Kingdom of Great Britain
St. Helena Half Penny – 1821
This month we recognize the death of Napoleon Bonaparte in May of 1821. His second exile was to the island of St. Helena, 1150 miles to the west of Angola, in the southern Atlantic Ocean. The Portuguese had discovered the uninhabited island in 1502, they didn’t do much with it except import animals and crops for future exploitation. Then the Dutch occupied it for a few years (1645 – 1651). Representatives of the British East India Company established the first settled community there to serve the needs of the transport ships of the highly influential company.
The obverse features the blazon of the British East India Company with the abbreviated motto “AUSP: REGIS & SENAT ANGLIÆ” which stands for “AUSPICIO REGIS ET SENATUS ANGLIÆ.” This was the motto of the Company since 1698 and it means “By right of the King and Senate of England.”
The half penny is made of copper, it’s 29 mm x 2 mm, 9.4 g. with a plain edge and coin alignment. It’s the only year if issue. The following, by David Vice, who wrote “The Coinage of British West Africa & St Helena 1684-1958” will tell the rest of the story.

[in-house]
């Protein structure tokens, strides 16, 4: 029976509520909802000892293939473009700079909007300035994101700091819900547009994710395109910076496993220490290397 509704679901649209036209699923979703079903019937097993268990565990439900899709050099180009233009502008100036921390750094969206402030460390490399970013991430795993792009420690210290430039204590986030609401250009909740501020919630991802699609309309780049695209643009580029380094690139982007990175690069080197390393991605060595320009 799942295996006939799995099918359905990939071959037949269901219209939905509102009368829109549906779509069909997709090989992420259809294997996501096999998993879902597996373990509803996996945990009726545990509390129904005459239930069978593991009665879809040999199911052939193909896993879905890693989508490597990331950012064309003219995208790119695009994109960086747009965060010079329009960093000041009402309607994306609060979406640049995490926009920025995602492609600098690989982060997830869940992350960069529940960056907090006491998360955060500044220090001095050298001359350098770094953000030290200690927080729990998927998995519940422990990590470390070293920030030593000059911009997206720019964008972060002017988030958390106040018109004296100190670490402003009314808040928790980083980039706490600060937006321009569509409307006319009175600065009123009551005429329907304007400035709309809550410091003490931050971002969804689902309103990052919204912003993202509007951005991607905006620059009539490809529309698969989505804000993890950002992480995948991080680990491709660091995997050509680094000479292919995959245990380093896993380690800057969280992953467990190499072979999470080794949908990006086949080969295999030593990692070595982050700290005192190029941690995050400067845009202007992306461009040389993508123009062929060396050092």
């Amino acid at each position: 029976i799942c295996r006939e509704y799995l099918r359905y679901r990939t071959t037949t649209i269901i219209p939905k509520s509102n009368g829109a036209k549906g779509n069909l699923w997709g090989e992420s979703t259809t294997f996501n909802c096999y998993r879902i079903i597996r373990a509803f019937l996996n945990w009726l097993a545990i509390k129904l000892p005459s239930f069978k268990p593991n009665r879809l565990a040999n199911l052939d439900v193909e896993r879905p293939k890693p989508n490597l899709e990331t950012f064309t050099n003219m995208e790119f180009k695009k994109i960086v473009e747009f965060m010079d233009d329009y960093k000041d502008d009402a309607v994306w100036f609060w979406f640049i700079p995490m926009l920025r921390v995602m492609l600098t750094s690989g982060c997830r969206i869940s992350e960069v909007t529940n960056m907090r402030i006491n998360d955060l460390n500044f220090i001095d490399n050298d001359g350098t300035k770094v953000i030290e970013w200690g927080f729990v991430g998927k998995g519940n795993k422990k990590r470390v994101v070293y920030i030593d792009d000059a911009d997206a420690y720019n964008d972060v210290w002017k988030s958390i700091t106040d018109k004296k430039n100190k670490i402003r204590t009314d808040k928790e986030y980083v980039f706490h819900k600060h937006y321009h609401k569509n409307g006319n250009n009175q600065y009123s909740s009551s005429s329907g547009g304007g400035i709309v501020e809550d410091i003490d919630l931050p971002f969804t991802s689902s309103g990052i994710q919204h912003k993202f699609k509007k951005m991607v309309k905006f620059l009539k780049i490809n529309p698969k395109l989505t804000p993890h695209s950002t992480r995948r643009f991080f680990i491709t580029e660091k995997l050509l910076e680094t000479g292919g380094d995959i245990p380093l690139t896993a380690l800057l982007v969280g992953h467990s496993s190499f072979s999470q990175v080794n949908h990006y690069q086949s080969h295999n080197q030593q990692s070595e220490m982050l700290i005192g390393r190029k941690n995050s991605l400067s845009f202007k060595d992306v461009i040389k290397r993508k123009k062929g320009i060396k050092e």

In 1815 the St. Helena economy was bolstered by the arrival of the exiled Napoleon. The Emperor’s entourage and the guarding force of British troops suddenly doubled the island’s population bringing great prosperity. In order to sustain this growth the Company sent out £50,000 in dollars in 1819. St. Helena was at the peak of its prosperity. Two years later, in 1821, wheels were set in motion for the supply of two copper coinages specifically struck for use on the island. The first issue was of an unofficial nature and originated from a local firm of merchants called Solomon, Dickson and Taylor. Instructions were sent to England for the manufacture of 70,560 halfpenny tokens. Responsibility for the second issue belonged to the Court of Directors of the Honorable East India Company based in England. They requested the Mint of Matthew Robinson Boulton, at Soho near Birmingham, to strike a copper coinage to the total value of £1,000. For this sum the Company received 702,704 halfpenny pieces.
Before either of the new copper coinages arrived in St. Helena, Napoleon died on 5th May 1821. Soon after, most of the troops, high military officers, civil servants and their families had left the island. Consequently the demand for the halfpenny pieces never reached the level originally conceived. In 1830 a large surplus stock of the East India Company copper coins in an unissued state was returned to England for melting. It would be easy to conclude from this event that the coinage was a failure. Far from it, the halfpennies remained in circulation on the island and proved an acceptable payment to all parties. These characteristics must have appeared very attractive to a Company which was still encountering difficulties in maintaining a regular supply of silver coin on St. Helena.